10. A person who disturbs his fixed routine to do a mitzva that comes his way, has genuine love for that mitzva.


11. A person may only experience the miracle of spectacular business success if he starts by putting something of value into it – however small.

12. A person should not draw unnecessary attention to a miracle that came through him.


1. The angels accepted Abraham’s offer of hospitality (18:5) – teaching that one does not refuse a great person (Rashi to 19:2)

2. Sara’s laughter on overhearing an angel tell Abraham that she would give birth despite her advanced age included the words ‘my husband is old’ (18:12). When the G-d related her reaction to Abraham, He changed that uncomplimentary reference from her husband to herself - ‘I (Sarah) am old.’ (18:13)

3. G-d stated that He Himself would ‘descend and see’ (18:21) if the people of Sodom were as evil as they appeared to be. Even though His Presence is everywhere, He specifically checked the facts, as it were, to set an example to human judges to act likewise. (c.f. similar comment to 11:5 in the narrative of the Tower of Babel)

4. Lot ‘lingered’ - to save his property (Rashi to 19:16). The angels forcibly ejected Lot and his family with the words ‘flee for your life’ – implying that possessions were to stay behind (Rashi to 19:17).

5. Rashi implies this idea by considering Lot’s spiritual sensitivity on being led out of Sodom. Lot did not wish to ‘escape to the mountain’ (19:19) because that was where Abraham resided. And he felt that G-d would not let him live for the following reason. Relative to the people of Sodom, he was a righteous man - worthy of being saved. But compared to Abraham he would appear in His eyes as a sinner – unworthy of being saved.

6. Lot’s daughters induced their father to unwittingly perform incest, in the honest belief that they were the sole survivors of humanity following the destruction of Sodom. However Rashi (to 19:37) records a difference in the conduct between the two daughters. The elder was so shameless that she gave her son a name that recalled his incestuous parentage – ‘Moab’ from ‘mi av’ – ‘from the father’. The younger one, however, gave her son the name ‘Ben-Ami’ – the ‘son of my people’ - he would be the ancestor of the nation of Ammon. In her modestly in concealing Lot’s role, she was rewarded in Moses’ time when G-d commanded the Israelites not to harass the people of Ammon in any way (Deut. 2:19).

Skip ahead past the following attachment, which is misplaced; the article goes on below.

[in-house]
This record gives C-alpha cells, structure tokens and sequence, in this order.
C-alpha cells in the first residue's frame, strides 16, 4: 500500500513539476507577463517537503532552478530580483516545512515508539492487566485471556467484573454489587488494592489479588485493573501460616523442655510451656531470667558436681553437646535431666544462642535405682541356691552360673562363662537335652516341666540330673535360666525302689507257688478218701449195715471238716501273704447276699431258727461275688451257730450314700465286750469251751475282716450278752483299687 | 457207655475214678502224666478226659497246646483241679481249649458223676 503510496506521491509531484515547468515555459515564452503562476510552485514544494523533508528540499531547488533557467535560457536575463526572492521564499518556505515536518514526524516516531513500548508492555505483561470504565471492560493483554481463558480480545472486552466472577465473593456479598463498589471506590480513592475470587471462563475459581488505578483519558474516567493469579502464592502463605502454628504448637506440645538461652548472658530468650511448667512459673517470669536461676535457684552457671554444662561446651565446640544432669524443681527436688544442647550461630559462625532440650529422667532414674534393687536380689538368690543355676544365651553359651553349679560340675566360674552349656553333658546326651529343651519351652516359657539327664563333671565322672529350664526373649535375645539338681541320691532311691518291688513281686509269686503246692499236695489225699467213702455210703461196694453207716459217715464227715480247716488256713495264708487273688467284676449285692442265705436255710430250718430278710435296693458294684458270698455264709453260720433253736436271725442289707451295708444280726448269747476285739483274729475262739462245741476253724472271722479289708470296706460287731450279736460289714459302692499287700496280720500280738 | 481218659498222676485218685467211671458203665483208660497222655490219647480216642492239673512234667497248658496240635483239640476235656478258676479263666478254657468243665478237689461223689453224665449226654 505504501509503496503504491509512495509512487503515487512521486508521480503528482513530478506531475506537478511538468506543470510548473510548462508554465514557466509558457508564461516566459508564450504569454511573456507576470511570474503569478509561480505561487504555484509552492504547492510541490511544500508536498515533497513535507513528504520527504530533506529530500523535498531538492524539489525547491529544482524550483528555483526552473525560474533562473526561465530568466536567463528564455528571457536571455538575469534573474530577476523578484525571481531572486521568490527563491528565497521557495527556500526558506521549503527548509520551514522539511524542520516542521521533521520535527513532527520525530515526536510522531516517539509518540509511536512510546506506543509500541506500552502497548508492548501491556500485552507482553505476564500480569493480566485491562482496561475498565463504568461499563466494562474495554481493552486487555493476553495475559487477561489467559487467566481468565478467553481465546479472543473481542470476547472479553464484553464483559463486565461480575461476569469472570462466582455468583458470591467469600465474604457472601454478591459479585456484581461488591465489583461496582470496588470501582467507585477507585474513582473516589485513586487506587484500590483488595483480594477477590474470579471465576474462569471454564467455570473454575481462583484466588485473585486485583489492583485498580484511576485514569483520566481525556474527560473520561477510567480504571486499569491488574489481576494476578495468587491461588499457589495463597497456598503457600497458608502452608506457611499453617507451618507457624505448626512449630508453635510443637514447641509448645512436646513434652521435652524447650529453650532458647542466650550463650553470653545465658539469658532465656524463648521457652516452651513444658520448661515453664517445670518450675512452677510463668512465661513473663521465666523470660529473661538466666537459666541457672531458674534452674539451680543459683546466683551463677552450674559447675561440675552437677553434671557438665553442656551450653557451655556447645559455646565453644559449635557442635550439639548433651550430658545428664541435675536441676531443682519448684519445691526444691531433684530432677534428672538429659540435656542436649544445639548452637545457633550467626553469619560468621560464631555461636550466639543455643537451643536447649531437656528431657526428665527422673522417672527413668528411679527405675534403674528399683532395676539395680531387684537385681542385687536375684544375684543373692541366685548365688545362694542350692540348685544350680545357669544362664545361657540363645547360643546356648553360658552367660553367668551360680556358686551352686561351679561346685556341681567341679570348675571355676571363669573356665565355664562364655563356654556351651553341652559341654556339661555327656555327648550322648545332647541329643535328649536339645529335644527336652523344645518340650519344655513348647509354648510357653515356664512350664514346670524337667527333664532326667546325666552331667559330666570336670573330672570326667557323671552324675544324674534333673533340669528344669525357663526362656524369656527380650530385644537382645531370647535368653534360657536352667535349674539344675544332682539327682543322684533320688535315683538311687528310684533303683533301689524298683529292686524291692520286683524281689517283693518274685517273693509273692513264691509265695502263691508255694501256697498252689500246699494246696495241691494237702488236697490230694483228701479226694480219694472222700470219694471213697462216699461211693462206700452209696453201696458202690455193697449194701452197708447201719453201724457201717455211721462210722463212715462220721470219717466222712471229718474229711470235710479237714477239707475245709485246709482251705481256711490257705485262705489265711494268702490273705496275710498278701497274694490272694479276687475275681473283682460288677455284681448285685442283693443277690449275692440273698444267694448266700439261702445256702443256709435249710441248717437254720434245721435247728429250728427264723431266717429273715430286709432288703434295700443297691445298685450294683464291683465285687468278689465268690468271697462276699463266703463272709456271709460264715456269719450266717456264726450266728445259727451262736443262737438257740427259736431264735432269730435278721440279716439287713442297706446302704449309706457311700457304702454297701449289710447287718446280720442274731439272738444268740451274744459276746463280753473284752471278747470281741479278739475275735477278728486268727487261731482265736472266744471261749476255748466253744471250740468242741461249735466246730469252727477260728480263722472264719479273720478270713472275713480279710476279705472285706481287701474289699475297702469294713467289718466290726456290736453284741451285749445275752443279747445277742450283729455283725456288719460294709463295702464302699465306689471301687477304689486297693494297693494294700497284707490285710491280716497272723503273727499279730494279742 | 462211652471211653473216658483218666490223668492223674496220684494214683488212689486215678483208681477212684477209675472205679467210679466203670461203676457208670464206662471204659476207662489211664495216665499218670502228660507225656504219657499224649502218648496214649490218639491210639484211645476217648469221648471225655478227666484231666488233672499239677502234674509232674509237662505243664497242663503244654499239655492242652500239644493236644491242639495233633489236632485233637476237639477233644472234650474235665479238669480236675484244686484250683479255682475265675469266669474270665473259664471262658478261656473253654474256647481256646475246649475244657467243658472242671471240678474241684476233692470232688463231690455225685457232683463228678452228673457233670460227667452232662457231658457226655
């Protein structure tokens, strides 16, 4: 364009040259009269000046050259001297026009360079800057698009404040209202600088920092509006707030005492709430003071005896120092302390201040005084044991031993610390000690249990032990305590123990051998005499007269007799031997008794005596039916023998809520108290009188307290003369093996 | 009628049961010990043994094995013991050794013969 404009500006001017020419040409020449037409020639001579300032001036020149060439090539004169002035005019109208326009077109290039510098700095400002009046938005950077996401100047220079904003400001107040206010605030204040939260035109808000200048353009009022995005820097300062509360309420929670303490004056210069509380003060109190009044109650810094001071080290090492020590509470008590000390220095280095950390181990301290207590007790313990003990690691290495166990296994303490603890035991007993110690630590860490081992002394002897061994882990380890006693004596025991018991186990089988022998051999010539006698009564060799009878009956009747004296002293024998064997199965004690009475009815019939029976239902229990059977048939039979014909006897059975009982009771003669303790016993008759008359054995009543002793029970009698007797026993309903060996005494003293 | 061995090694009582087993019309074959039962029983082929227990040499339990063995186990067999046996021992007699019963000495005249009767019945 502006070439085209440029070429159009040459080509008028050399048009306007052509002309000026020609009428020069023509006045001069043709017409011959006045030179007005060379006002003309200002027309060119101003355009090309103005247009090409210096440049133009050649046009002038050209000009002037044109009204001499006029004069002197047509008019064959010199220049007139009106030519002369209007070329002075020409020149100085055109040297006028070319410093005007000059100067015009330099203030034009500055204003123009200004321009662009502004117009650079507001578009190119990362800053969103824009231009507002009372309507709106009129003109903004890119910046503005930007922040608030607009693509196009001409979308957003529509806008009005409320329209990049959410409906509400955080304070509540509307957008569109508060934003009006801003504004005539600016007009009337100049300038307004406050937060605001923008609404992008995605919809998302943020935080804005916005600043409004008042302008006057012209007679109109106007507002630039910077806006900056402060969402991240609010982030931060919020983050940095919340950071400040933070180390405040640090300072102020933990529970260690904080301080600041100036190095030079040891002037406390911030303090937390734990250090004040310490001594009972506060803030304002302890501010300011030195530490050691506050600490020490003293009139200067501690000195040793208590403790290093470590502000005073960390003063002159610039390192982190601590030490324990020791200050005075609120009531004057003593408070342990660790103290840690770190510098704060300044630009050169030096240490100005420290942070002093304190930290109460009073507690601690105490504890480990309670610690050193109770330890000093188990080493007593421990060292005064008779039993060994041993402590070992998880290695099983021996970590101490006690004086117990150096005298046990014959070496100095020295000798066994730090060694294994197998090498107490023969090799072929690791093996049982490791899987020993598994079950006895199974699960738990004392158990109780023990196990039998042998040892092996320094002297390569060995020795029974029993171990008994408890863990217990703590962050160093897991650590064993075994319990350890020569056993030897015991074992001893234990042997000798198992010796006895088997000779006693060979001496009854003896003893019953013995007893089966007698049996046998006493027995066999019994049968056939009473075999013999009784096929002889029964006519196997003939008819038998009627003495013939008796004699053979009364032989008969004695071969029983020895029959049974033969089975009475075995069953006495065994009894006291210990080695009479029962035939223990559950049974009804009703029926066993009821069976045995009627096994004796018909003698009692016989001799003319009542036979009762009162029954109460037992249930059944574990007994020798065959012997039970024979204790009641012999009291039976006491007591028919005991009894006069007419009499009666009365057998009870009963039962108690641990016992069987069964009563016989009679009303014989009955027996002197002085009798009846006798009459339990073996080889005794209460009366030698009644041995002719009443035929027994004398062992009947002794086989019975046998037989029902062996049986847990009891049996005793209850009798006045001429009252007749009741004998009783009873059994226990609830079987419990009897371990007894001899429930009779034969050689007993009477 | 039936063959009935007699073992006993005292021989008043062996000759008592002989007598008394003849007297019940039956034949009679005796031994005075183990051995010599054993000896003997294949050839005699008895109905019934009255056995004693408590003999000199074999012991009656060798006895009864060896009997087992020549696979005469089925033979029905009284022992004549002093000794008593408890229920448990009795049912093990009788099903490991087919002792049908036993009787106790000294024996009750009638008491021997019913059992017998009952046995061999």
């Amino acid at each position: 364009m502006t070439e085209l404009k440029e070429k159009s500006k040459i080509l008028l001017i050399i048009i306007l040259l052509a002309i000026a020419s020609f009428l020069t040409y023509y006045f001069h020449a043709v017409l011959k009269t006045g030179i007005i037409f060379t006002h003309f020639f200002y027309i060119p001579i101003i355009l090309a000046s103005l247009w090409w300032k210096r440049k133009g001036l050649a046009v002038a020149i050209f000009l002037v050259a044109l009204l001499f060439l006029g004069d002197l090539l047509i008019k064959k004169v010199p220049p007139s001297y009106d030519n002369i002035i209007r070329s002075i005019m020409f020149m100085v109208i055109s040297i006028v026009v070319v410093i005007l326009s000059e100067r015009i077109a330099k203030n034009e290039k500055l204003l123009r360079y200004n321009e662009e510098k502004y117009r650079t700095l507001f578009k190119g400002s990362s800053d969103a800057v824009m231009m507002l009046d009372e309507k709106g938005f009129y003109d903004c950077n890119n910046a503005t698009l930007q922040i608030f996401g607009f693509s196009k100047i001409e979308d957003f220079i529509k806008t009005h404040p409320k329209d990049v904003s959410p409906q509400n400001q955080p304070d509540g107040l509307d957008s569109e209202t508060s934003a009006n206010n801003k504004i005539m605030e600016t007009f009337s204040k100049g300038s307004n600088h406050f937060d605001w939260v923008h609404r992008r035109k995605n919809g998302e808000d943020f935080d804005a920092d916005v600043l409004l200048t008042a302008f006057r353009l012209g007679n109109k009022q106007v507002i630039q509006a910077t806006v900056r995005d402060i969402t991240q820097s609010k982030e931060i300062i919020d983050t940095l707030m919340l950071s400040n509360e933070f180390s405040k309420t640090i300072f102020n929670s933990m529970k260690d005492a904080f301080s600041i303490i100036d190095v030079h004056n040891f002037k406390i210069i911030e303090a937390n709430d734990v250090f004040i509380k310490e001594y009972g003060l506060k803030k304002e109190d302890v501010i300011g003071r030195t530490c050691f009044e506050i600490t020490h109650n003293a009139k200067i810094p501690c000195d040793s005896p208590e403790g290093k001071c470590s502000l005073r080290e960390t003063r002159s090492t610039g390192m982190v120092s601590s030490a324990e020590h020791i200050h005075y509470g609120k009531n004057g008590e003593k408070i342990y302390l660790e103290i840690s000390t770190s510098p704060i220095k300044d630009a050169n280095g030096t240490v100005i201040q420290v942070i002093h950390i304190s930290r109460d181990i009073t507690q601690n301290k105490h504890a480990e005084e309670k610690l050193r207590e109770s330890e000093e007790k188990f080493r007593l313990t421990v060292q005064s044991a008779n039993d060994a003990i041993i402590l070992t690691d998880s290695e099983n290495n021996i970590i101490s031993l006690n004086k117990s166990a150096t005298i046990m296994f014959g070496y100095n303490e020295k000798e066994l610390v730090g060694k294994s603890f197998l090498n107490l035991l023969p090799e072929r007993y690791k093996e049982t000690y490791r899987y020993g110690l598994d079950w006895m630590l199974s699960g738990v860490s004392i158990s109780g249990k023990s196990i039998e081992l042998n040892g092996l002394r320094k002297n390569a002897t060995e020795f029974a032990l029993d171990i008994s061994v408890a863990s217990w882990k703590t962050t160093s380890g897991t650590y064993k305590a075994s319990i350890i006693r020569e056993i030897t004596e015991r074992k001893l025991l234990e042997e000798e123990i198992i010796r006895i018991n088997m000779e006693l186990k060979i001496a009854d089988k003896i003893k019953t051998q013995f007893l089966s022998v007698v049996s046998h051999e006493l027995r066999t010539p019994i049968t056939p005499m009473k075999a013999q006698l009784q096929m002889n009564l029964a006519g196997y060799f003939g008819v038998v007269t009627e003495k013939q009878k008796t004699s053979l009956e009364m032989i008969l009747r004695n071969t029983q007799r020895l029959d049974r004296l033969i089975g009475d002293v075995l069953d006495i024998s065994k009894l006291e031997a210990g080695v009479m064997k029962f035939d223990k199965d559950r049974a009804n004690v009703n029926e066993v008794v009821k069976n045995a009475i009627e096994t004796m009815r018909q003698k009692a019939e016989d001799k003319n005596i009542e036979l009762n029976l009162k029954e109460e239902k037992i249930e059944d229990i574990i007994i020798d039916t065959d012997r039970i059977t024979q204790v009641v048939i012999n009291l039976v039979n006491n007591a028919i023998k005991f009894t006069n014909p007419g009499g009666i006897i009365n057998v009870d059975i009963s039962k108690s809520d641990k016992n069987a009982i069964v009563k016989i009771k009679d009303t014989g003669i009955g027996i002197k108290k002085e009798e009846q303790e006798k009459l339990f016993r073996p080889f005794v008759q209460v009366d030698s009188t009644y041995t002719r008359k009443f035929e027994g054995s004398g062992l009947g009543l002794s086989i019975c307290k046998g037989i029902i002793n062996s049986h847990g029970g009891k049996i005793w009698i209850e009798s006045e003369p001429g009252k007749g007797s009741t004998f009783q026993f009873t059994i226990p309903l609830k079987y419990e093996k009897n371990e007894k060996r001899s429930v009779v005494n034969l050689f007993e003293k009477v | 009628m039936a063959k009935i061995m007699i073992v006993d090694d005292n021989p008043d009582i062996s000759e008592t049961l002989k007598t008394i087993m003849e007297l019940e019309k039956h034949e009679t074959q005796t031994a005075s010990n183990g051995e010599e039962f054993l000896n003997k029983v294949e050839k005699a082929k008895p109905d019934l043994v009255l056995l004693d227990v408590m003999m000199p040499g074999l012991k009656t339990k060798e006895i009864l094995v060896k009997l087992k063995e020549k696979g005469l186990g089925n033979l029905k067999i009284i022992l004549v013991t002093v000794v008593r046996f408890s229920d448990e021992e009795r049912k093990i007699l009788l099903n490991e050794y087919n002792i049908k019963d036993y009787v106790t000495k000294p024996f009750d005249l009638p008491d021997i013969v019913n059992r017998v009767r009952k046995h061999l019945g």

7. This is indicated by the juxtaposition of Abraham’s successfully praying for fertility to return to the members of Abimelech’s household (20:17-18), with his own wife, Sarah, miraculously giving birth at an advanced age (Rashi to 21:1).

8. Despite Abraham’s greatest reluctance to expel Ishmael from his household, G-d told him to listen to Sarah who told him to throw him out. Although Abraham is recorded as being a prophet (20:7), his being directed to follow his wife implies that she had a greater degree of prophecy than he did (Rashi to 21:12).

9. The Midrashic tradition quoted by Rashi states the following. When the water supply provided by Abraham for Hagar and her son Ishmael ran out (21:17), the angels pleaded with G-d not to perform a miracle for Ishmael, because in the future his offspring would persecute and murder Israelite people. G-d, however, responded that He would judge Ishmael only according to his present deeds ‘as he is now’ and not according to what would happen in the future.

10. On being told by G-d to offer Isaac as a burnt offering, Abraham got up early in the morning and saddled his own donkey. He did not follow his normal practice of delegating this task to one of his servants as love for the Mitzvah gives precedence to the normal procedure (Rashi to 22:3).

11. Elisha’s asking the destitute wife of one of the prophets ‘what do you have in the house?’ (Kings II 4:2) implies that the miracle of the multiplication of anything (in this case the oil) needs at least something of the same to start off. In this case the first item of value came from the woman in need herself – namely her sole possession of the small container of oil. And on that, the text records spectacular ‘business success.’